Not long ago I was called to minister to a dying woman at the hospital in Concord. I found her well instructed and a lover of the Church, to which she had given her allegiance under the leading of Mr. Coit in those early days at Ellenburg. From her and from our own bishop, who once made a visitation to those parts for the Bishop of Albany, I have learned of the great love and esteem held by those people for Mr. Coit.

Bishop Doane of Albany wrote, in the official paper of the diocese, at the time of Dr. Coit's death, "I am thankful to remember that the Diocese of Albany has at least one part in the story of this noble life. The earlier years of his ministry were given to hard and patient and faithful missionary service in the northern part of our diocese, where he founded at least three congregations; in every one of which his name and memory are embalmed, and from every one of which, little and feeble as they still are, holy and blessed influences continue to go out, for the glory of God and the consolation of men. I find in my first address to the first convention of the diocese a note of visitations to the churches of Ellenburg and Centreville, 'built in the faith and fear of God, through the devoted exertions of the Rev. Dr. Henry A. Coit.' I cannot resist the temptation, since it was impossible for me to be present at the burial, to pay this simple tribute to a most beautiful and beloved memory."

But now the great work begins. At the I age of twenty-six Mr. Coit was called to be the first rector of St. Paul's School.

On March 27, 1856, he was married, in the Church of the Epiphany, Philadelphia, to Mary Bowman, third daughter of Mr. Charles Wheeler of the Philadelphia Bar. A week later, April 3, Mr. and Mrs. Coit established themselves about two miles from Concord, N. H., at a country seat which had been ~ given by Dr. and Mrs. Shattuck of Boston for the site of St. Paul's School. Among the first boys came John Hargate, youthful in spirit and sympathy to the end. From the first devoted to the Doctor, he gave himself unreservedly to the work of his great leader. His record of faithful and loyal service extends through every year of the life of St. Paul's. On one occasion when some older masters were slow in returning at the beginning of term the Doctor said to me, "Never mind! If I only have Mr. Hargate, I have no fear; we shall make it go."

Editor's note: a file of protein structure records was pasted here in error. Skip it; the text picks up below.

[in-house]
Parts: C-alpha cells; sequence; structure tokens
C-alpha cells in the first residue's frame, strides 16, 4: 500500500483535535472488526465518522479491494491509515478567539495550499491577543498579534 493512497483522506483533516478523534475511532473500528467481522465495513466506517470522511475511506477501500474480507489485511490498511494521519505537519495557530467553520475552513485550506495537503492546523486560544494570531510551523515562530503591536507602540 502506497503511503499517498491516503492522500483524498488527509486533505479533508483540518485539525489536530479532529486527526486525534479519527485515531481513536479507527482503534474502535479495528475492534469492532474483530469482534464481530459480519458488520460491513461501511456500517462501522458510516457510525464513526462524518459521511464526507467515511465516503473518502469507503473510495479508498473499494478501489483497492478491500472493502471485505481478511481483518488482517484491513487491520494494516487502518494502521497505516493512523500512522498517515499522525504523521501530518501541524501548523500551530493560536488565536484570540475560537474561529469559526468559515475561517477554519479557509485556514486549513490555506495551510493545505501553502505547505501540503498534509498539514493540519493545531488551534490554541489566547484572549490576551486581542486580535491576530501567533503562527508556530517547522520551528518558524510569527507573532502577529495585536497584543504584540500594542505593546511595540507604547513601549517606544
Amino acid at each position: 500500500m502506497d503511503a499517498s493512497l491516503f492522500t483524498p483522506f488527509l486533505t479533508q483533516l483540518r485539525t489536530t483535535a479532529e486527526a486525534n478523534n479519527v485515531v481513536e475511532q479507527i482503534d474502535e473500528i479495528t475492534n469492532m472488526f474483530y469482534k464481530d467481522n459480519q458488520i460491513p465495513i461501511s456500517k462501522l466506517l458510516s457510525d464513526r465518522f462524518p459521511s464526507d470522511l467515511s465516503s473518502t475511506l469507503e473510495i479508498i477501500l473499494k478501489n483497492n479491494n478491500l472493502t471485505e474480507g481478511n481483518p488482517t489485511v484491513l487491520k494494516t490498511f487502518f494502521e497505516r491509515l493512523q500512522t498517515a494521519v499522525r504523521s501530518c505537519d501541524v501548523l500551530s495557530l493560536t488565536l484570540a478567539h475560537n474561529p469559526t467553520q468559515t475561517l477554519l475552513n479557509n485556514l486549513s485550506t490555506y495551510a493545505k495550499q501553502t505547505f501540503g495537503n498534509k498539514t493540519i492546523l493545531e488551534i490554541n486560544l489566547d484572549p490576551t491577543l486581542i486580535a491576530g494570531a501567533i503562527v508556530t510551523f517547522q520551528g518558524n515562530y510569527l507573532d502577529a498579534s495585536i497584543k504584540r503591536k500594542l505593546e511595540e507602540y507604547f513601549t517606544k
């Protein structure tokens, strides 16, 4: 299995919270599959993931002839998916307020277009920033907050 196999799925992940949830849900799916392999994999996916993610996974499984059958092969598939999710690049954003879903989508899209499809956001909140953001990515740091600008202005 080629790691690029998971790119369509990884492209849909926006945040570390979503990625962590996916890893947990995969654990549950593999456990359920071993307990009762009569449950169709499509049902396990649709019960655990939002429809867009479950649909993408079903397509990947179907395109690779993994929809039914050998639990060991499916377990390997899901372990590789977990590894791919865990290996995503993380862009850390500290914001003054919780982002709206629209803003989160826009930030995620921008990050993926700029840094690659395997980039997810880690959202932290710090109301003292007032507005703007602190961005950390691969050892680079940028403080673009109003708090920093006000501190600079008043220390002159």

Through all these thirty-nine years Dr. Coit was a great schoolmaster, though not for want of other opportunities; for, in addition to the posts of president of Hobart and of Trinity College, he was called to the rectorships of many large and important parishes, while his name was prominent in connection with several bishoprics. He received the degree of Doctor of Divinity from both Trinity and Columbia and LL, D. from Yale. But he was so convinced of the importance to church and country of training the Christian gentleman that he turned a deaf ear to other calls, though, as he once said, "It is harder to stay than to go."

The wisdom of his choice is proven, not only in what he has accomplished, but in the inspiration which St. Paul's School has given to Christian education all over the land. In speaking one day of the number of good schools becoming prominent and drawing boys from St. Paul's, he said, "I sometimes hear people speak as if these schools were our rivals. I can but feel joy and a right pride that others are following our example, and that the church at large is stirred to the great cause of education."